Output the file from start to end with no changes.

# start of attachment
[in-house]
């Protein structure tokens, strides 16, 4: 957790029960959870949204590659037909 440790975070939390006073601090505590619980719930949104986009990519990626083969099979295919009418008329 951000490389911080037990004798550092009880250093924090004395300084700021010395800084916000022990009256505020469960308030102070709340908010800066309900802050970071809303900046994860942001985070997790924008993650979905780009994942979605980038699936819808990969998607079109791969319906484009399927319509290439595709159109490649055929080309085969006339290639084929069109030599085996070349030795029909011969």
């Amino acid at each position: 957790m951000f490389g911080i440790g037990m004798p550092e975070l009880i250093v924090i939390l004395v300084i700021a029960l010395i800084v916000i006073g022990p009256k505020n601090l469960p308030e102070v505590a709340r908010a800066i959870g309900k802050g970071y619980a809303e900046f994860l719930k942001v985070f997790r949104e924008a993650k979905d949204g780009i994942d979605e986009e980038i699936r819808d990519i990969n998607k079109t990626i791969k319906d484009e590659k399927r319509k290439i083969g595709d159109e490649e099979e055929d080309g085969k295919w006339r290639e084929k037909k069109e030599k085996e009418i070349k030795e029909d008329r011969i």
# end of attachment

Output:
[in-house]
């Protein structure tokens, strides 16, 4: 957790029960959870949204590659037909 440790975070939390006073601090505590619980719930949104986009990519990626083969099979295919009418008329 951000490389911080037990004798550092009880250093924090004395300084700021010395800084916000022990009256505020469960308030102070709340908010800066309900802050970071809303900046994860942001985070997790924008993650979905780009994942979605980038699936819808990969998607079109791969319906484009399927319509290439595709159109490649055929080309085969006339290639084929069109030599085996070349030795029909011969």
């Amino acid at each position: 957790m951000f490389g911080i440790g037990m004798p550092e975070l009880i250093v924090i939390l004395v300084i700021a029960l010395i800084v916000i006073g022990p009256k505020n601090l469960p308030e102070v505590a709340r908010a800066i959870g309900k802050g970071y619980a809303e900046f994860l719930k942001v985070f997790r949104e924008a993650k979905d949204g780009i994942d979605e986009e980038i699936r819808d990519i990969n998607k079109t990626i791969k319906d484009e590659k399927r319509k290439i083969g595709d159109e490649e099979e055929d080309g085969k295919w006339r290639e084929k037909k069109e030599k085996e009418i070349k030795e029909d008329r011969i």